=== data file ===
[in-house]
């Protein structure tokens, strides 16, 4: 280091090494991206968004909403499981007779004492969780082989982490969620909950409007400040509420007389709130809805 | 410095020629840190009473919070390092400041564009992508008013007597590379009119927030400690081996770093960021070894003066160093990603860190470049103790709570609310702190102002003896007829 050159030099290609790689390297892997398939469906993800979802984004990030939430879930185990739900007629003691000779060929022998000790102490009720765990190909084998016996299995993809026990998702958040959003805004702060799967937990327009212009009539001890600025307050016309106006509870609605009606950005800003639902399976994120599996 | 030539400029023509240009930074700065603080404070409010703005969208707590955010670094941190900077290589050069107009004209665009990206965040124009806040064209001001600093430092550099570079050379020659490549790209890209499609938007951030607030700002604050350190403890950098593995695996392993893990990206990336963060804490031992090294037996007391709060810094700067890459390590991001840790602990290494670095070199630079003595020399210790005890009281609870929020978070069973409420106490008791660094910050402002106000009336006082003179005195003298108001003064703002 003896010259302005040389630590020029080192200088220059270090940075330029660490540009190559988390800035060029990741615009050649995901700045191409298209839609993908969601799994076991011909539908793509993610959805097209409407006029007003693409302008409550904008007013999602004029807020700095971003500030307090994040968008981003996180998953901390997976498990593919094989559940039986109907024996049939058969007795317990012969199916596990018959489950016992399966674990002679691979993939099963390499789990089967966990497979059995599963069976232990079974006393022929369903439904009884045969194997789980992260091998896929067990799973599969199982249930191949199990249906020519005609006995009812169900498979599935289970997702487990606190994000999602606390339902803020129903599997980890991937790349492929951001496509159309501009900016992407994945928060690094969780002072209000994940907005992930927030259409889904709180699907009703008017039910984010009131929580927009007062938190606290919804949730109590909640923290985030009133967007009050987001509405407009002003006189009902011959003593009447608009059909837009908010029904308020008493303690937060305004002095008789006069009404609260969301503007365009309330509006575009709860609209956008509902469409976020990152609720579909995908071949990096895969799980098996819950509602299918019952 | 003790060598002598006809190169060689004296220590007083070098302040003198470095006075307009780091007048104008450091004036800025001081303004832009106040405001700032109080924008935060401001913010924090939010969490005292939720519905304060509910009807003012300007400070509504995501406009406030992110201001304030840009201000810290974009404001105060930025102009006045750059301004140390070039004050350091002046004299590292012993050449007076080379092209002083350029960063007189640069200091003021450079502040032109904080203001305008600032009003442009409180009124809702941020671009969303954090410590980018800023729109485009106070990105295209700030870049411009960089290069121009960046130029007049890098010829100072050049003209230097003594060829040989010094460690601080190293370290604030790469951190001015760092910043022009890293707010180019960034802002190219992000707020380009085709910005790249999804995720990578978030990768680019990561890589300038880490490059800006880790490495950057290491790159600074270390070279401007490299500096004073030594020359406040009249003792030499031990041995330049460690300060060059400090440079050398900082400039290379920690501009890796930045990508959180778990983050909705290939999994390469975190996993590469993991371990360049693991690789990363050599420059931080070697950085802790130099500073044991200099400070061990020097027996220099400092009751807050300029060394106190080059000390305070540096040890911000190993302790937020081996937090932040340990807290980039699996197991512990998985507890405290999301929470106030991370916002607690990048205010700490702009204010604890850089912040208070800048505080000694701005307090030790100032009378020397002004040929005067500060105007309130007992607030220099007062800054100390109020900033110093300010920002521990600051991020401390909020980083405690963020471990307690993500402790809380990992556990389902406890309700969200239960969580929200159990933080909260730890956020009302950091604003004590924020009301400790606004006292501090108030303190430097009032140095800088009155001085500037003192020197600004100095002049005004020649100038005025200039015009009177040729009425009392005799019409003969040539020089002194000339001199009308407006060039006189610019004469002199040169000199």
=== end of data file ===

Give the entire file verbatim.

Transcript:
[in-house]
């Protein structure tokens, strides 16, 4: 280091090494991206968004909403499981007779004492969780082989982490969620909950409007400040509420007389709130809805 | 410095020629840190009473919070390092400041564009992508008013007597590379009119927030400690081996770093960021070894003066160093990603860190470049103790709570609310702190102002003896007829 050159030099290609790689390297892997398939469906993800979802984004990030939430879930185990739900007629003691000779060929022998000790102490009720765990190909084998016996299995993809026990998702958040959003805004702060799967937990327009212009009539001890600025307050016309106006509870609605009606950005800003639902399976994120599996 | 030539400029023509240009930074700065603080404070409010703005969208707590955010670094941190900077290589050069107009004209665009990206965040124009806040064209001001600093430092550099570079050379020659490549790209890209499609938007951030607030700002604050350190403890950098593995695996392993893990990206990336963060804490031992090294037996007391709060810094700067890459390590991001840790602990290494670095070199630079003595020399210790005890009281609870929020978070069973409420106490008791660094910050402002106000009336006082003179005195003298108001003064703002 003896010259302005040389630590020029080192200088220059270090940075330029660490540009190559988390800035060029990741615009050649995901700045191409298209839609993908969601799994076991011909539908793509993610959805097209409407006029007003693409302008409550904008007013999602004029807020700095971003500030307090994040968008981003996180998953901390997976498990593919094989559940039986109907024996049939058969007795317990012969199916596990018959489950016992399966674990002679691979993939099963390499789990089967966990497979059995599963069976232990079974006393022929369903439904009884045969194997789980992260091998896929067990799973599969199982249930191949199990249906020519005609006995009812169900498979599935289970997702487990606190994000999602606390339902803020129903599997980890991937790349492929951001496509159309501009900016992407994945928060690094969780002072209000994940907005992930927030259409889904709180699907009703008017039910984010009131929580927009007062938190606290919804949730109590909640923290985030009133967007009050987001509405407009002003006189009902011959003593009447608009059909837009908010029904308020008493303690937060305004002095008789006069009404609260969301503007365009309330509006575009709860609209956008509902469409976020990152609720579909995908071949990096895969799980098996819950509602299918019952 | 003790060598002598006809190169060689004296220590007083070098302040003198470095006075307009780091007048104008450091004036800025001081303004832009106040405001700032109080924008935060401001913010924090939010969490005292939720519905304060509910009807003012300007400070509504995501406009406030992110201001304030840009201000810290974009404001105060930025102009006045750059301004140390070039004050350091002046004299590292012993050449007076080379092209002083350029960063007189640069200091003021450079502040032109904080203001305008600032009003442009409180009124809702941020671009969303954090410590980018800023729109485009106070990105295209700030870049411009960089290069121009960046130029007049890098010829100072050049003209230097003594060829040989010094460690601080190293370290604030790469951190001015760092910043022009890293707010180019960034802002190219992000707020380009085709910005790249999804995720990578978030990768680019990561890589300038880490490059800006880790490495950057290491790159600074270390070279401007490299500096004073030594020359406040009249003792030499031990041995330049460690300060060059400090440079050398900082400039290379920690501009890796930045990508959180778990983050909705290939999994390469975190996993590469993991371990360049693991690789990363050599420059931080070697950085802790130099500073044991200099400070061990020097027996220099400092009751807050300029060394106190080059000390305070540096040890911000190993302790937020081996937090932040340990807290980039699996197991512990998985507890405290999301929470106030991370916002607690990048205010700490702009204010604890850089912040208070800048505080000694701005307090030790100032009378020397002004040929005067500060105007309130007992607030220099007062800054100390109020900033110093300010920002521990600051991020401390909020980083405690963020471990307690993500402790809380990992556990389902406890309700969200239960969580929200159990933080909260730890956020009302950091604003004590924020009301400790606004006292501090108030303190430097009032140095800088009155001085500037003192020197600004100095002049005004020649100038005025200039015009009177040729009425009392005799019409003969040539020089002194000339001199009308407006060039006189610019004469002199040169000199």